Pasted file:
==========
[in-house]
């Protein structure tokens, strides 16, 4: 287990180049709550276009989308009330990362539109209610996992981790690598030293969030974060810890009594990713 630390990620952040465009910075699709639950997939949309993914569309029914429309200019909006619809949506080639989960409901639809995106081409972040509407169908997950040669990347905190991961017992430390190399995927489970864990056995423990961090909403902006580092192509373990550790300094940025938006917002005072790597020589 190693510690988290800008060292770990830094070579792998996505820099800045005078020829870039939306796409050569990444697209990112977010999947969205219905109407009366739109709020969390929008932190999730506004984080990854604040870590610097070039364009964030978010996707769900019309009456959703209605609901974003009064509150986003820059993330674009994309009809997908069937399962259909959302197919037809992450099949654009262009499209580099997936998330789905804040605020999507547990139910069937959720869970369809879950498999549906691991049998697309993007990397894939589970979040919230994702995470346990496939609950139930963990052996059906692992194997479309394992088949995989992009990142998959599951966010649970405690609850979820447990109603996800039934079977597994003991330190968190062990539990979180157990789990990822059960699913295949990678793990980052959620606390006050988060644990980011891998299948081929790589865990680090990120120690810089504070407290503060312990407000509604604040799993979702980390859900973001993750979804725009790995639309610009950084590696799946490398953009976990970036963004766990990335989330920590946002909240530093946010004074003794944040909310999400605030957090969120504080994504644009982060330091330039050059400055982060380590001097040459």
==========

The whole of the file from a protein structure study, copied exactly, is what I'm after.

[in-house]
């Protein structure tokens, strides 16, 4: 287990180049709550276009989308009330990362539109209610996992981790690598030293969030974060810890009594990713 630390990620952040465009910075699709639950997939949309993914569309029914429309200019909006619809949506080639989960409901639809995106081409972040509407169908997950040669990347905190991961017992430390190399995927489970864990056995423990961090909403902006580092192509373990550790300094940025938006917002005072790597020589 190693510690988290800008060292770990830094070579792998996505820099800045005078020829870039939306796409050569990444697209990112977010999947969205219905109407009366739109709020969390929008932190999730506004984080990854604040870590610097070039364009964030978010996707769900019309009456959703209605609901974003009064509150986003820059993330674009994309009809997908069937399962259909959302197919037809992450099949654009262009499209580099997936998330789905804040605020999507547990139910069937959720869970369809879950498999549906691991049998697309993007990397894939589970979040919230994702995470346990496939609950139930963990052996059906692992194997479309394992088949995989992009990142998959599951966010649970405690609850979820447990109603996800039934079977597994003991330190968190062990539990979180157990789990990822059960699913295949990678793990980052959620606390006050988060644990980011891998299948081929790589865990680090990120120690810089504070407290503060312990407000509604604040799993979702980390859900973001993750979804725009790995639309610009950084590696799946490398953009976990970036963004766990990335989330920590946002909240530093946010004074003794944040909310999400605030957090969120504080994504644009982060330091330039050059400055982060380590001097040459």